The Thames Nocturne is a proposal for the Illuminated River competition. Our team (Sam Jacob Studio and Simon Heijdens with Studio Dekka, Daisy Froud, Elliot Wood and Jackson Coles) was amongst 6 shortlisted teams along with Diller Scofidio + Renfro, David Adjaye and Amanda Levete) for at £20M installation across 17 central London bridges.
As night falls, the Thames Nocturne gradually appears in the atmosphere above the Thames. Its translucent form emerging into the dark space between the bridges. Its ethereal form ebbs and flows, intensities and patterns flow along the riverine void, pulsing through the fabric of the city itself.
The Thames Nocturne forms a ribbon of light connecting Chelsea to Wapping that uses light itself as a medium to create weaves of light forming a volume in space.
This volume is choreographed by live data read from the Thames itself creating an ethereal display that ebbs and flows in register with the river.
Within the river’s dark space, the Nocturne’s purity of light and geometry contrasts with the city’s endless variation.
The Nocturne is a simple gesture showing us the richness and complexity of London’s relationship to the River Thames. The Nocturne registers the natural and manmade flows that have been the constant characteristic of London and the Thames since its first settlement.
The bridges are revealed as diverse figures in the urban landscape, their individual character revealed though monochromatic light that subtly shifts, their architectural form seeming to wax and wane as the tide rises and falls.
Waterloo Bridge’s low-slung monumentality and its position on a bend of the river makes it an important London experience. Here, the drama of the Nocturnes geometry becomes visible. The volume and form of the light itself recording and amplifying the geometries of bridge, river and city.
The apparent simplicity of the lighting treatment becomes a subtle choreography unfolding over time to reveal the bridges in different ways, as if the architecture itself was gradually shifting with the rhythm of the rivers own flows.
Seen from the towers of the City, the Nocturne appears as a fluctuating ribbon of light. These pulses accentuate the connection between bridges and suddenly highlight the geography of the city with waves of light that flicker from Chelsea to Wapping.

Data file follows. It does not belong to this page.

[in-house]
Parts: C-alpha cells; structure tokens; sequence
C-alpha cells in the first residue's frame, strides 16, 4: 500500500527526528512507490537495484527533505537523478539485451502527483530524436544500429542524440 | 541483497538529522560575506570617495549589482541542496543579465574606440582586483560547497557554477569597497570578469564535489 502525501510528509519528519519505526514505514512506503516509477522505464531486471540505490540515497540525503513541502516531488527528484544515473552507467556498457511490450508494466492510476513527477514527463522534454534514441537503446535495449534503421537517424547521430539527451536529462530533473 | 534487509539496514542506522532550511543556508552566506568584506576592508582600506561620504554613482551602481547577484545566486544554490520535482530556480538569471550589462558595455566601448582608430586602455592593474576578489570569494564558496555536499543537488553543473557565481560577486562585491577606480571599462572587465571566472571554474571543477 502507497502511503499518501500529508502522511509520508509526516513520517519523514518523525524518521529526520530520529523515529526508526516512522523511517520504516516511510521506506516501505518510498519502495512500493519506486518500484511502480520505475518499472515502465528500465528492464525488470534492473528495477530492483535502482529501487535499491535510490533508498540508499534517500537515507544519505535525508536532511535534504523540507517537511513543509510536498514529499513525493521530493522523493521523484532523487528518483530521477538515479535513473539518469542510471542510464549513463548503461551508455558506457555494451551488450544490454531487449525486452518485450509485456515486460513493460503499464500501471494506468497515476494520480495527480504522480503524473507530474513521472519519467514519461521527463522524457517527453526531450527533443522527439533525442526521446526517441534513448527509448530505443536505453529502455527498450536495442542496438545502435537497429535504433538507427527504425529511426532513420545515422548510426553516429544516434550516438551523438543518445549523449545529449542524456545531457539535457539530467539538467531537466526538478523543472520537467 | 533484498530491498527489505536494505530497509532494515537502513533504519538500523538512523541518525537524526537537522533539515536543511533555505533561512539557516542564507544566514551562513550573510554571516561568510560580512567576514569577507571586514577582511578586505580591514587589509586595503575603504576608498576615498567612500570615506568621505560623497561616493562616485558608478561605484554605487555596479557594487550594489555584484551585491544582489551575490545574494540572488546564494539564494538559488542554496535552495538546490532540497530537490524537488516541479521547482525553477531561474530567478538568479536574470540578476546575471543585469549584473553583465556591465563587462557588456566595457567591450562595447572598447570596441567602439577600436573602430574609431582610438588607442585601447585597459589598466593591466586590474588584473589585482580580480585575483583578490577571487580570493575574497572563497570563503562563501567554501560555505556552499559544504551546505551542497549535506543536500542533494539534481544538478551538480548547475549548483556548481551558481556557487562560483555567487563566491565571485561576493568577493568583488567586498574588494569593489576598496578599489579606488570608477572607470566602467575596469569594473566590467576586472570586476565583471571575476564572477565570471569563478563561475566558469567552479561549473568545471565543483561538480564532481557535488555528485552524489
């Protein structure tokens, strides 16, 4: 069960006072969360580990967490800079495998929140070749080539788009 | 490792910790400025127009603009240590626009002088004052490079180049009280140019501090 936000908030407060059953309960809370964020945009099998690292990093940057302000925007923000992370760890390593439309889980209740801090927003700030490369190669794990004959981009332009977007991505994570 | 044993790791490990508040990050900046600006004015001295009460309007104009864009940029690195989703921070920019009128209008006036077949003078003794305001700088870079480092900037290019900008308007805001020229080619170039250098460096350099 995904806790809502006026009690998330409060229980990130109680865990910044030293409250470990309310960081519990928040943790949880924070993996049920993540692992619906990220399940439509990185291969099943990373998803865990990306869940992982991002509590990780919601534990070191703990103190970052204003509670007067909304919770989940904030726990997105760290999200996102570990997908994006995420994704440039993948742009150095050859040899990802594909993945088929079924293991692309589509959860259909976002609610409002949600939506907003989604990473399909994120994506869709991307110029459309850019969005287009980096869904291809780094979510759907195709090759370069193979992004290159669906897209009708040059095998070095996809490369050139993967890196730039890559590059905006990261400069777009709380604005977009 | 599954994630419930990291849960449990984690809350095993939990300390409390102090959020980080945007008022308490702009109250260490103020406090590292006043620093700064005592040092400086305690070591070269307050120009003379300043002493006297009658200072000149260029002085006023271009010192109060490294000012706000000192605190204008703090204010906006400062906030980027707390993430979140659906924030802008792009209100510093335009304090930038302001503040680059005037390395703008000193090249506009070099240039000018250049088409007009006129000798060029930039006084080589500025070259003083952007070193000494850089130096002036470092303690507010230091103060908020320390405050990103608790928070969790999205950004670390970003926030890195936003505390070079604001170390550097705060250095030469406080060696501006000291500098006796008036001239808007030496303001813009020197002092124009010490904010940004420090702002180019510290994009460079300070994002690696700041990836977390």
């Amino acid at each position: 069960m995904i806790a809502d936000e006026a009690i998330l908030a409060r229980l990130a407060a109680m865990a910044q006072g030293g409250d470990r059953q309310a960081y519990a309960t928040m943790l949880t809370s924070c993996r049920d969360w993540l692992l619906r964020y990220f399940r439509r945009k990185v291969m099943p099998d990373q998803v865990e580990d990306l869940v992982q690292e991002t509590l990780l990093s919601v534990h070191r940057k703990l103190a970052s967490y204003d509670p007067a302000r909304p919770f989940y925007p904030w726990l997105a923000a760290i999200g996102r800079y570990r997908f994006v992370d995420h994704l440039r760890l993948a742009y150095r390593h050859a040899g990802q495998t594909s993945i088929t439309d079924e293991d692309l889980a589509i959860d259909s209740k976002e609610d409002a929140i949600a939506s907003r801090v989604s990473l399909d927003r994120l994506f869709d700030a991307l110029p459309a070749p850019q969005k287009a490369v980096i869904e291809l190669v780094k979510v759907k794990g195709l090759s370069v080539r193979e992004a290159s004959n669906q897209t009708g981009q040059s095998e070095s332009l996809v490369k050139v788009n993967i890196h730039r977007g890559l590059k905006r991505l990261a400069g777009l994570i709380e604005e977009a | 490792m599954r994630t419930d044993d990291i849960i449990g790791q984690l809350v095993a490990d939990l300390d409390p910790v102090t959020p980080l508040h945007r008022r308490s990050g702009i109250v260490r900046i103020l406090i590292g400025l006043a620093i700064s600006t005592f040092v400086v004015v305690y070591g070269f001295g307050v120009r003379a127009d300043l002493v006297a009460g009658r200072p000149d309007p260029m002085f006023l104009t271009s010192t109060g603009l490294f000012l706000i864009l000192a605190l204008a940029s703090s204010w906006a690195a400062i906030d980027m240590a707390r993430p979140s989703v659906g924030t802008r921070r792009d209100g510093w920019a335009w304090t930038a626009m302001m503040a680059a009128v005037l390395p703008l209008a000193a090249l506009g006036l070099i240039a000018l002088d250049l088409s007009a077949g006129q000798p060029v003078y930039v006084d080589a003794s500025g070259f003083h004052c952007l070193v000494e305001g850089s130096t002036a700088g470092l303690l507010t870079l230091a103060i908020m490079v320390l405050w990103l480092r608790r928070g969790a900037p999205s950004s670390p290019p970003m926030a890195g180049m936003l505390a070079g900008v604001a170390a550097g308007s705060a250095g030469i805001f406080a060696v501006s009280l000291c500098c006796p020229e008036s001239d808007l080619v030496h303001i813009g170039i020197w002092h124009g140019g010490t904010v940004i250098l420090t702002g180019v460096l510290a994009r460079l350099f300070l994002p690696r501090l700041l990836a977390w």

The solid, simple form of London Bridge appears to slowly change as the level of the river changes. As if the solid form of the city was able to wax and wane as the tide rises and falls, registering subtle changes in the rivers own body in the manmade fabric of London itself.
In the darkness of these reaches the Nocturne assumes a more delicate form. Its own relationship to atmosphere becomes more apparent – as rain falls, the Nocturne begins to glitter. Each drop momentarily caught in the light, a frozen frame of atmospheric condition, cast as a plane through space. In mist, the edges of its planes become more distinct, even as the view becomes more obscured. As the weather changes so too does the appearance of the Nocturne, accentuating the rivers microclimate as an event in itself, an echo of the Thames Nocturnes painted by Whistler from which our project takes its name.
At Chelsea Bridge the river assumes a more intimate scale. The darkness of Battersea Park to one side, the emerging development of the power station to the other. It acts as a bridge between different qualities, and it itself is festooned as a decorative object with echoes of the Victoria Bridge that once occupied the site, ceremonially illuminated when Queen Victoria in London residence. The Nocturne resonates with a contemporary take on this symbolic role, the presence of the river and the city recorded and displayed in place of royalty.
The animation of the decorative lighting, driven by the flows of river and city give the bridges a new purpose. Infrastructure and ornament are fused with the delicate environmental spectacle of the Nocturne.
Between the entertainments of the South Bank and the spectacle of government, Westminster Bridges neo-Gothic structural intricacies are an important element in the urban scenography. The Nocturne works within this scene, adding drama accentuating the Gothic theatricality in a thoroughly contemporary way. The horizontally of the Nocturne works as a contrasting echo to Palace of Westminster’s perpendicularity.
Seen from a river cruise, the presence of the bridge is accentuated as an event horizon between distinct reaches of the river, the Nocturne floating above like an abstracted atmosphere, the space between is planes reading as translucent vectors of flow through the city.